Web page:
Here's What You Need To Remember: Originally developed to take on Soviet tanks that were in service by Israel's Arab rivals, the tank was laid out in a rather unorthodox manner compared to contemporary Western and Soviet tanks, featuring a design more akin to some infantry fighting vehicles. Instead of having the engine at the rear, the engine was moved in front of the crew compartment, with the turret placed further back on the chassis.
It is arguably impossible not to find remnants of past conflicts in the Middle East. There is also no denying that there is a lot of blood in the sand of the Holy Land as it has been the site of more wars than almost any place in the world. Therefore it shouldn't be all that surprising to see a destroyed tank or two from past conflicts—but recently some hikers in the Golan Heights found Israeli tanks full of equipment in a field.
The Jerusalem Post reported that a family of tourists hiking in the region near the Syrian border came across Israeli Defense Force Merkava Mk. IV tanks sitting in the field without any guard. The family, which posted a video online, was even able to enter the tanks to find various weapons and ammunition.
“This is an exceptional and serious malfunction that does not meet the standard expected by the IDF,” the IDF (Israel Defence Forces) Spokesperson Unit told the newspaper of record.
“The issue will be investigated immediately by the commanders and will be presented up to the level of the regional commander,” the IDF added. “Lessons will be learned and those responsible will be prosecuted and severely punished. After the incident, security around the vehicles was tightened and procedures were sharpened for all soldiers and commanders.”
The Golan Heights, also called the Golan Plateau or Hebrew Ramat Ha-Golan, is the hilly area that overlooks the upper Jordan River valley on the west. It was part of extreme southwestern Syria until 1967 when it was occupied by the IDF during the Six Day War. The Israeli military maintained its occupation until December 1981 when Israel unilaterally annexed the area outright.
Old Tanks Left to Rot
Just as old abandoned cars may litter parts of the American southwest, the sight of an old tank isn't that unusual in Israel today. Many are scars on the terrain, a reminder of the past wars fought in the region.
This part of the Middle East also saw the first use of tanks in desert warfare during the British military campaign in what was then Palestine against the Ottoman Empire during the First World War.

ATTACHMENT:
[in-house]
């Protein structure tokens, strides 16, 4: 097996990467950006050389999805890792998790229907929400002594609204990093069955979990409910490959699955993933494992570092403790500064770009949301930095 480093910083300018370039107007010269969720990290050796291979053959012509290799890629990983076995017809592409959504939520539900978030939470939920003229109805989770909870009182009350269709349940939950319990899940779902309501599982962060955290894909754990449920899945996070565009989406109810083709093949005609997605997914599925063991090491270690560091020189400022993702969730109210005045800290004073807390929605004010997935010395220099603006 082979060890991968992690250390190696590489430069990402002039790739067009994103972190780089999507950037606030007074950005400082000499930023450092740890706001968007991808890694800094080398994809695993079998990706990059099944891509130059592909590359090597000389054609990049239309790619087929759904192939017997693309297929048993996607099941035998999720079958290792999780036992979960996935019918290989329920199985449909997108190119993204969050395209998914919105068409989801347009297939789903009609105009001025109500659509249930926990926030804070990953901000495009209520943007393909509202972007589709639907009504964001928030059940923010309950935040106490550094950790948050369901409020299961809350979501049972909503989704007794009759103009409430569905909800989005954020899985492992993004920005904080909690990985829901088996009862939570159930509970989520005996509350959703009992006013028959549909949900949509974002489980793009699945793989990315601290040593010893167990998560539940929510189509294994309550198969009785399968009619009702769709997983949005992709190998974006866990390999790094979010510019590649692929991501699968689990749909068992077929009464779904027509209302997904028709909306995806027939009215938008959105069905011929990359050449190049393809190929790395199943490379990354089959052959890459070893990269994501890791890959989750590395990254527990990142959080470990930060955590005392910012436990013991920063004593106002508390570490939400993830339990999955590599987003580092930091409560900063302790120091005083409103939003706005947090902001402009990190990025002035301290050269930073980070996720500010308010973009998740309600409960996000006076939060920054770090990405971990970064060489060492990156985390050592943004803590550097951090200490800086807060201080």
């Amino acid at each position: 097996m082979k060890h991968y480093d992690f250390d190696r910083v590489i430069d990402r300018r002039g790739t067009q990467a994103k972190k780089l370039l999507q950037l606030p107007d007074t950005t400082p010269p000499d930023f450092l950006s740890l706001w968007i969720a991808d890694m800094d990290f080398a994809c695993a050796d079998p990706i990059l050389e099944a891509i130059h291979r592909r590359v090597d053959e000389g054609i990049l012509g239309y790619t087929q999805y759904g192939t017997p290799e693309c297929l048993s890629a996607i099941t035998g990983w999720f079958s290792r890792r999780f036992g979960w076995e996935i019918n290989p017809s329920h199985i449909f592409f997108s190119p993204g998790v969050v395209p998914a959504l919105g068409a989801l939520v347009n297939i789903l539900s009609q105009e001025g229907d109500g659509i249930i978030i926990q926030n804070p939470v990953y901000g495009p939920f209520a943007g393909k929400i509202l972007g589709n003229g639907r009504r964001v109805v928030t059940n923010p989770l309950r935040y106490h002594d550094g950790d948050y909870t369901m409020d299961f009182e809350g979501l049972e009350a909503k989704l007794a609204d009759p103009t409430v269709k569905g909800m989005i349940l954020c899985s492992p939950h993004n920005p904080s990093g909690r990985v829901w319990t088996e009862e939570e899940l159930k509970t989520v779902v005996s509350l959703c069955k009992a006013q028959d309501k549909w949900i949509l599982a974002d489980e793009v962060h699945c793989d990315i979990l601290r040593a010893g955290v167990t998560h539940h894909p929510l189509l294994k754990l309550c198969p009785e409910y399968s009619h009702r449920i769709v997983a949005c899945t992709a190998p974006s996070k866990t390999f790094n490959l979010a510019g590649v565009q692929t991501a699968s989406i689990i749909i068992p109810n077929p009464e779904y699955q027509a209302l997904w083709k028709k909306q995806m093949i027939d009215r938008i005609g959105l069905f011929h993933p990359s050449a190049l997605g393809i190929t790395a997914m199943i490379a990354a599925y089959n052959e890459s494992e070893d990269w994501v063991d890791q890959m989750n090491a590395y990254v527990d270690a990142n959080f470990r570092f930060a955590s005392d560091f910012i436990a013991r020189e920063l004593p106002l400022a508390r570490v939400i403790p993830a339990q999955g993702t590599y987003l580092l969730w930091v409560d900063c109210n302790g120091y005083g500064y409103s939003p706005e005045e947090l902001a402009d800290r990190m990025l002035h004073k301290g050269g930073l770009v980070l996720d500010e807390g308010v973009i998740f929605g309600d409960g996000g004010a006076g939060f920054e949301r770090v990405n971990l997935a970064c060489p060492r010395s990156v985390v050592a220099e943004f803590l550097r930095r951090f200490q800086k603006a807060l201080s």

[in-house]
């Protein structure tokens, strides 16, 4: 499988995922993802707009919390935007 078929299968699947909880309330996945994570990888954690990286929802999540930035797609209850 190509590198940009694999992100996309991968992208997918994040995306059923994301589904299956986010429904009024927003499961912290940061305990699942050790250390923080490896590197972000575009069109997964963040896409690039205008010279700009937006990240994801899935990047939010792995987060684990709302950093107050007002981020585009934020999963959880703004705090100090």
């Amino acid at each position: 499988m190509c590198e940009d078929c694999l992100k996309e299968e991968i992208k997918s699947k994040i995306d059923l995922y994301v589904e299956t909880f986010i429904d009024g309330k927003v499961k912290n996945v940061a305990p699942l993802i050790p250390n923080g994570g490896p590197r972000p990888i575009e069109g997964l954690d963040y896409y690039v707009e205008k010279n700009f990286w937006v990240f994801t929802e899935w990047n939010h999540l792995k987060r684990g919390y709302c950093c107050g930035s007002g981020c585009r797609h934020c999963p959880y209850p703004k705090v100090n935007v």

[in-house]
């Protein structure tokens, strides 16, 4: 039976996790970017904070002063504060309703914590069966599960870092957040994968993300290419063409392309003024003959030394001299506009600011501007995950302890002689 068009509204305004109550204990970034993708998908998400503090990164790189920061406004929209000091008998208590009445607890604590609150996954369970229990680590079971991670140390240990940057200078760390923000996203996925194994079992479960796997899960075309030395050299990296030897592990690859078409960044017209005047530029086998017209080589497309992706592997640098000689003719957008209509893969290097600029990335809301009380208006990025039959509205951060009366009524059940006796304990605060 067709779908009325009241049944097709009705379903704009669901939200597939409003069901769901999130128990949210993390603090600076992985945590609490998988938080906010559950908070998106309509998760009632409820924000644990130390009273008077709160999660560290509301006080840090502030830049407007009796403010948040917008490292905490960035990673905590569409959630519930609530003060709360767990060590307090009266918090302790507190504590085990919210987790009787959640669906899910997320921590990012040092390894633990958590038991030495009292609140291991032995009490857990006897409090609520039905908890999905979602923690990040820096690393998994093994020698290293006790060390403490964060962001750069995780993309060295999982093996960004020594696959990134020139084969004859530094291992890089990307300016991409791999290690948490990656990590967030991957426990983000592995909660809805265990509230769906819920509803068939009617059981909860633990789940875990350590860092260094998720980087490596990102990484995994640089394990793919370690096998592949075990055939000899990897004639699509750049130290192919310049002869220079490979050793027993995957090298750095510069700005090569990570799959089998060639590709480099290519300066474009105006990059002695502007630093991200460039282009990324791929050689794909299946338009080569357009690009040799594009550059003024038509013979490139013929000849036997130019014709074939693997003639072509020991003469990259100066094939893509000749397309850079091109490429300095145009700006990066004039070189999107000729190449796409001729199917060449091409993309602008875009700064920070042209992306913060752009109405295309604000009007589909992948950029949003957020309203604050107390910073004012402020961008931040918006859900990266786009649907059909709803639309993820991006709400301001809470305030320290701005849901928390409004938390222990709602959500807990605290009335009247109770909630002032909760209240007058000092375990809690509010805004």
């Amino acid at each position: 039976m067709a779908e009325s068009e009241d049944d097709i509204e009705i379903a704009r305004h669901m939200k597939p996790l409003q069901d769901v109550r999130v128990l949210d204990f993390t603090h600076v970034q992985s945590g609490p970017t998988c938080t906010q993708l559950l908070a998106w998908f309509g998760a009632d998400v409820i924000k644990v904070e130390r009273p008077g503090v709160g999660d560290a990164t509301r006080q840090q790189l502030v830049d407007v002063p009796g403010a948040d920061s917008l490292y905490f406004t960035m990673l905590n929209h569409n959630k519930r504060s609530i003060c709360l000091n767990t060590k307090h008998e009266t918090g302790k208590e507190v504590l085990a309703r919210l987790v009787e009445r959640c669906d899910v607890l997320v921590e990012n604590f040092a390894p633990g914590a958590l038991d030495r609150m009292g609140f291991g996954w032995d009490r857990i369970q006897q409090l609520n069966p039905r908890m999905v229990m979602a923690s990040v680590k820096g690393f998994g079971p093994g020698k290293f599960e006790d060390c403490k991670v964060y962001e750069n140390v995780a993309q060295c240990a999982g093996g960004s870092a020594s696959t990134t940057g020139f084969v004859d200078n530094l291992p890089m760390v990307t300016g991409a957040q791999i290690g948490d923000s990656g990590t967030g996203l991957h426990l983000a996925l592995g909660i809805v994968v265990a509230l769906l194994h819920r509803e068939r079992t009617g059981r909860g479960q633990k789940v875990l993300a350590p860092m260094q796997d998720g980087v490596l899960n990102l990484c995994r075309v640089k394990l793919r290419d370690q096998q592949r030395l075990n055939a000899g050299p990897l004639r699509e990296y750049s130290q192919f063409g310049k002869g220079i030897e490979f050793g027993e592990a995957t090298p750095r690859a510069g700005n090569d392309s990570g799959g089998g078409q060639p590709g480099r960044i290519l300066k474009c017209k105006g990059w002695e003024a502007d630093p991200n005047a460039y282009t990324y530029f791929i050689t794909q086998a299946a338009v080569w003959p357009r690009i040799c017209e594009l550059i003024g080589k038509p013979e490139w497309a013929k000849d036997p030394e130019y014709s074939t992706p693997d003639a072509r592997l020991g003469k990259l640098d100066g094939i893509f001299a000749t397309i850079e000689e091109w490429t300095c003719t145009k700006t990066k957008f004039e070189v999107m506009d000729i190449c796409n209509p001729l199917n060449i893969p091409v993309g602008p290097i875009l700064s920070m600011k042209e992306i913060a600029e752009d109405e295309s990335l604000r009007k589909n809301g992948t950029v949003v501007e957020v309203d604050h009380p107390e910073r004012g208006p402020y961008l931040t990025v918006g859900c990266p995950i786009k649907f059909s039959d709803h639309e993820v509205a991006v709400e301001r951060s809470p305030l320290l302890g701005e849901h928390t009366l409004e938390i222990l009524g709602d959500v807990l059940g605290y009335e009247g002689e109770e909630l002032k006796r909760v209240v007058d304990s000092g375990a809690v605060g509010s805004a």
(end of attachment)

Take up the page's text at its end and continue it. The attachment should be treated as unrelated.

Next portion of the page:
It was in Gaza at the southwest corner of modern-day Israel where the British Army first employed tanks in the desert. Of the eight First World War-era tanks that were used in the campaign, three of the Mk I tanks—His Majesty's Landship (HMLS) Sir Archibald, HMLS War Baby, and HMLS Nutty—were destroyed by enemy artillery fire during the campaign. They would be far from the last tanks to meet a similar fate in the region.
Meet the Merkava
As noted the tourists out hiking didn't come across a ruin from a century ago or one of the numerous Arab-Israeli Wars, but rather a group of fairly modern Merkava Mk. IV tanks. This is the latest version of the Merkava (Chariot) series of Main Battle Tanks of the IDF.
The Merkava was designed by General Israel Tal following the armored clashes of the Yom Kippur War and after the failure to purchase Chieftain tanks from the United Kingdom. Originally developed to take on Soviet tanks that were in service by Israel's Arab rivals, the tank was laid out in a rather unorthodox manner compared to contemporary Western and Soviet tanks, featuring a design more akin to some infantry fighting vehicles. Instead of having the engine at the rear, the engine was moved in front of the crew compartment, with the turret placed further back on the chassis.
The result was that the front armor could be more gradually sloped, and the crew could enter and exit the tank quickly from the rear. The downside of this design was that the engine could be more easily disabled. However, Israeli doctrine has prioritized the survivability of the crew in an engagement, and the layout of the tank allows the crew to escape through the rear hatch if necessary.
The Merkava I first entered service in 1978, and the tank saw its first major action in Operation Peace for Galilee in 1982, where it performed well in engagements with Syrian T-62 tanks. Nonetheless, several were lost in battle, and the subsequent Merkava II tank featured upgraded, spaced armor. The 1990s saw the Merkava III with a critical upgrade to a 120-millimeter main gun, and finally, the latest Merkava IV has a more powerful engine and has recently been fitted with a sophisticated active-protection system for use against anti-tank missiles and rockets.
While it wouldn't be the ideal tank for every army, the Merkava has been the perfect main battle tank for the IDF. Now if they can make sure some tourists don't take one for a joyride the IDF should be in good shape for years to come.
Peter Suciu is a Michigan-based writer who has contributed to more than four dozen magazines, newspapers and websites. He is the author of several books on military headgear including A Gallery of Military Headdress, which is available on Amazon.com. This article first appeared earlier this year.